The Times Square traffic jams, scary Elmos, and naked painted ladies are scaring suburbanites away from Broadway. A recent survey of Great White Way attendance found ticket sales have dropped dramatically among suburban ticket-goers to Broadway in recent years — and industry reps are blaming problems that have arisen since the city installed pedestrian plazas. TIMES SQUARE COSTUME CHARACTER FILES SECOND LAWSUIT AGAINST NYC — FOR $100M — AFTER MONDAY ARREST FOR AGGRESSIVE PANHANDLING In 2010 — the year the pedestrian plazas went up and closed off huge swaths of Times Square — some 21% of all ticket sales went to people from Long Island, Westchester and Rockland Counties, and northern New Jersey, according to the Broadway League’s “Demographics of the Broadway Audience” survey. That number has dropped since then to 15.6% in the 2014-2015 season, which just passed. New York City ticket sales have remained steady — 17.1% in for 2010-2011 season going to 17.7% last year — while domestic and foreign tourists sales have climbed. Sales to foreigners went from 14.1% to 17.5% during the same time, while attendance by American tourists went from 47.6% to 49.2%. EXCLUSIVE: TIMES SQUARE CHEWBACCA, STORMTROOPER ARRESTED Charlotte St. Martin, president of the Broadway League, said that the suburban dropoff corresponds to the pedestrian plazas creation, which brought traffic jams and a “carnival atmosphere” to the area. That atmosphere, she said, includes the topless panhandlers known as “desnudas,” aggressive CD hawkers, and money-grubbing costumed characters who take advantage of the pedestrian traffic. “I call it the misery index,” she said. She believes the dropoff is seen in suburbanites and not other groups because they tend to drive in, Continue Reading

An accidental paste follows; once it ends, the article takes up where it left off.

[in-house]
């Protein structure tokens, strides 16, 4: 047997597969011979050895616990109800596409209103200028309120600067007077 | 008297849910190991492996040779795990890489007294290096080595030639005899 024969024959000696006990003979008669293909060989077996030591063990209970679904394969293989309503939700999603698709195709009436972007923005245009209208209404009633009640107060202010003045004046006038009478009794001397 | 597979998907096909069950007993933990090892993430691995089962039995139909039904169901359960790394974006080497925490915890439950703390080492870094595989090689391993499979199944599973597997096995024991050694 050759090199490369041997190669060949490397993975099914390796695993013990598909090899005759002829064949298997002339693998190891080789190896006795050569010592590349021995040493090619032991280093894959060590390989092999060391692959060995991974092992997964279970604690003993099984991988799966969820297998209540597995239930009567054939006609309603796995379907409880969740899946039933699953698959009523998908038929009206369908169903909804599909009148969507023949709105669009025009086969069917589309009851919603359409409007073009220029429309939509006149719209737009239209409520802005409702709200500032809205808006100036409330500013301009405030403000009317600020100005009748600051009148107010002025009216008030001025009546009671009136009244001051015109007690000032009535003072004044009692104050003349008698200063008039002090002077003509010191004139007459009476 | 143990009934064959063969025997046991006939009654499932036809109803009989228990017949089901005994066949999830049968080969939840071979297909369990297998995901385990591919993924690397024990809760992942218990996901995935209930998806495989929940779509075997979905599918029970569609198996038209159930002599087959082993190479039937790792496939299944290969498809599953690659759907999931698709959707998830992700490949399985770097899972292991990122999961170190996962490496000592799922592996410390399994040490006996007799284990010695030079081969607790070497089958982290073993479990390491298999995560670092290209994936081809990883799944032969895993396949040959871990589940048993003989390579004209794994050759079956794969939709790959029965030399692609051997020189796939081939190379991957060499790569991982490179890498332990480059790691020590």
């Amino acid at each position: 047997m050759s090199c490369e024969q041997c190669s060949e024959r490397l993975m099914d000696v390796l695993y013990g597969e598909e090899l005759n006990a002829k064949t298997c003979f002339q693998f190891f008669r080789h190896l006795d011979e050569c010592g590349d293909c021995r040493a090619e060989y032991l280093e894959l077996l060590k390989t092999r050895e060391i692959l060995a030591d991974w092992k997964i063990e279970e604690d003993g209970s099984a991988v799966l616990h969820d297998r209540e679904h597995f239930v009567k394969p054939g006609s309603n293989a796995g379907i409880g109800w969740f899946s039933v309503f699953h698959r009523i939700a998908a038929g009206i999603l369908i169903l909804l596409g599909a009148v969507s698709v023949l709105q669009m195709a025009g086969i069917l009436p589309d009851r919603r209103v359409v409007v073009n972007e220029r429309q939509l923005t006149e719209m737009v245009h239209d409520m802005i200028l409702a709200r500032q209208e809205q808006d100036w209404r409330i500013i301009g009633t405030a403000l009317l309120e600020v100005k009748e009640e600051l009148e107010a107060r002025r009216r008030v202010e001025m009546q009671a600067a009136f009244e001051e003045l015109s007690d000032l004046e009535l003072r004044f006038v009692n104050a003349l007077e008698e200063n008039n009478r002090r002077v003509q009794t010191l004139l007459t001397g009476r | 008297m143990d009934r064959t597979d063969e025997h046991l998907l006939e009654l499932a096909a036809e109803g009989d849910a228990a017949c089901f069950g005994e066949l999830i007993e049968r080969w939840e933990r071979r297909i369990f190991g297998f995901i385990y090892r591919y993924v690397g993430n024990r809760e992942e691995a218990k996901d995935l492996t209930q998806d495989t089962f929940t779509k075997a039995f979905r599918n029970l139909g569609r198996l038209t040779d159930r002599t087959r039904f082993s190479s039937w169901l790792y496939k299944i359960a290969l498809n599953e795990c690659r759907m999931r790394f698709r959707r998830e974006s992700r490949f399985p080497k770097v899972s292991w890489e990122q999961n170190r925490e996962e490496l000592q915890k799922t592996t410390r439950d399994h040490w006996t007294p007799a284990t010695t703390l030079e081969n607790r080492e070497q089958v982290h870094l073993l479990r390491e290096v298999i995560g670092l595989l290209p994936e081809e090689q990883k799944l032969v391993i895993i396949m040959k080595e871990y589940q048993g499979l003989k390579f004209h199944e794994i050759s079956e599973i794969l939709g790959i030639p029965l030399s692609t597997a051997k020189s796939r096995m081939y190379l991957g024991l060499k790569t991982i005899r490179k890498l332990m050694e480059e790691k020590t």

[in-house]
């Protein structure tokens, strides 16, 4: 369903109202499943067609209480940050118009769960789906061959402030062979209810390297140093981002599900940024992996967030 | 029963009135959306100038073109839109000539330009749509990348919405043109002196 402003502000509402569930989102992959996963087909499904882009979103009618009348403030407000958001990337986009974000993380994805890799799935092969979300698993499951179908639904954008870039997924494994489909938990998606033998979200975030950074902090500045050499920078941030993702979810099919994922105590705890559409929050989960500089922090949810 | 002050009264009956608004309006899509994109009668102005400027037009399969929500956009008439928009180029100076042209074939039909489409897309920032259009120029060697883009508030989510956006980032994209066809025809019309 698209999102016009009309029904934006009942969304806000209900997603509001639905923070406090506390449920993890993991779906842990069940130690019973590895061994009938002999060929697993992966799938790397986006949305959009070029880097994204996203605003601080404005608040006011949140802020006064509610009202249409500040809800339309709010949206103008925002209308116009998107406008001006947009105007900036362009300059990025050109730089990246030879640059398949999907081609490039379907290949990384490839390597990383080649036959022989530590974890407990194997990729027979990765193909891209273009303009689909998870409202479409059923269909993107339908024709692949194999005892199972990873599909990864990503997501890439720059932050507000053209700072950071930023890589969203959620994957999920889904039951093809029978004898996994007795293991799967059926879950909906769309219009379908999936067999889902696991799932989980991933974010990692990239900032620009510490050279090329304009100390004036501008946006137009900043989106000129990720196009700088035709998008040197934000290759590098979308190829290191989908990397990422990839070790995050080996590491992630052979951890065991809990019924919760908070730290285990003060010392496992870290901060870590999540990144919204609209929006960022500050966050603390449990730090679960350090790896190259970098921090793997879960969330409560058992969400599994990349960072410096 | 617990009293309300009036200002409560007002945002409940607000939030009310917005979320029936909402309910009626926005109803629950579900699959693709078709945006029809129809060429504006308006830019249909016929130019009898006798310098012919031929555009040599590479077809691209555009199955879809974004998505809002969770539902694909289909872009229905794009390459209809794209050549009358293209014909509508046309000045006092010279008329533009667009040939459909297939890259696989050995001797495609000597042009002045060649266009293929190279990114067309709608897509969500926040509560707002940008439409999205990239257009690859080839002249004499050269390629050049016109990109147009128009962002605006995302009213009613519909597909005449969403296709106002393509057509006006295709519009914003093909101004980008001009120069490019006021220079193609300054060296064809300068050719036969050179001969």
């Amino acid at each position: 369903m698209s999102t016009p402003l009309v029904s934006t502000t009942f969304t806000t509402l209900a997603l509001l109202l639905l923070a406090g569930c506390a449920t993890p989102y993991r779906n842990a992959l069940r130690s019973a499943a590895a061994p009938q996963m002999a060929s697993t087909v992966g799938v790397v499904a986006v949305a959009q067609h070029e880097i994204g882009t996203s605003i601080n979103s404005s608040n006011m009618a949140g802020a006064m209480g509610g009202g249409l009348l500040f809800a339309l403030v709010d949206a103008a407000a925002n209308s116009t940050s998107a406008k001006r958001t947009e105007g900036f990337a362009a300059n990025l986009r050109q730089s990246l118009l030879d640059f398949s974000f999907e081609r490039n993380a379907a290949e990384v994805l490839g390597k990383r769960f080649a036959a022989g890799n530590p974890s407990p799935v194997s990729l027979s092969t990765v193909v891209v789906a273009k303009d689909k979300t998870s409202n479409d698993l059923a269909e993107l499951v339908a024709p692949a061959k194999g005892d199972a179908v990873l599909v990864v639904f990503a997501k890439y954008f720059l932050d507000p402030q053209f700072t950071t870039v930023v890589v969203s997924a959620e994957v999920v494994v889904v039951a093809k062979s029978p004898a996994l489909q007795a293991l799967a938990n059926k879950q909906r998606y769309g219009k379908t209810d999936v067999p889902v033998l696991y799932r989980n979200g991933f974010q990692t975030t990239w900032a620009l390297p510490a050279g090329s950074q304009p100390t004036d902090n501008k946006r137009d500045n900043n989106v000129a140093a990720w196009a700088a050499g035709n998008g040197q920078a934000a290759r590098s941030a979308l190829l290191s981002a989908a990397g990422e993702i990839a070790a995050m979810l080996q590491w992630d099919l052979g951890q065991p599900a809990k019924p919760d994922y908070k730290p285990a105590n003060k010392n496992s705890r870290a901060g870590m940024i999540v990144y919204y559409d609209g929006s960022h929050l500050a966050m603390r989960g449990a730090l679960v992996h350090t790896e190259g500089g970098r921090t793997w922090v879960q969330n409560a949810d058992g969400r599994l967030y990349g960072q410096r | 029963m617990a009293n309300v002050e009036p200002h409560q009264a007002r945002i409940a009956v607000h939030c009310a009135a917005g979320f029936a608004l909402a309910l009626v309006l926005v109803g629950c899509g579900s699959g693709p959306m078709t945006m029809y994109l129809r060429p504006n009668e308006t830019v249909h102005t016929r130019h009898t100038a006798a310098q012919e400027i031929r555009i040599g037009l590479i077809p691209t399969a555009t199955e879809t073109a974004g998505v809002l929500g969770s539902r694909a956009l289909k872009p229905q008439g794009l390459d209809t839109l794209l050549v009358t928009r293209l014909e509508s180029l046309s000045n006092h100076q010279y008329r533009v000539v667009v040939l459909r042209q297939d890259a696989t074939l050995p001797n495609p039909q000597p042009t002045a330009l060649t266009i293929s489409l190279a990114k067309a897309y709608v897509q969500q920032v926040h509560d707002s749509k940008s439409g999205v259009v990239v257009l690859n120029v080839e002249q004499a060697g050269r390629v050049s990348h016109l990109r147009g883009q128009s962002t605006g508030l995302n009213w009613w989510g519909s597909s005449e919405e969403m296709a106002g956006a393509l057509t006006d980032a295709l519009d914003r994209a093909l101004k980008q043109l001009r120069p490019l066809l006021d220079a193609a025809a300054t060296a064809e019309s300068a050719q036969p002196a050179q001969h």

Plans in the works to create pedestrian plazas like Times Square in all five boroughs

City officials want to see Times Square-like pedestrian plazas in every corner of the city - at least one in each of the city's 59 community boards.At least that's the "hope," said Andy Wiley-Schwartz, the Transportation Department's assistant commissioner for planning and sustainability."It is certainly our intention to create a pedestrian plaza in all 59 districts," Wiley-Schwartz told a City Council committee. "However, this is a community-driven, application-driven process."Officials won't be "flying over at 30,000 feet and plopping them down where a map tells us is a good spot," he said.Shutting Broadway to traffic in Times Square remains controversial, but that move is just the highest profile of 17 new pedestrian plazas around the city. Another 25 plazas are in the works, officials said.  Join the Conversation: Continue Reading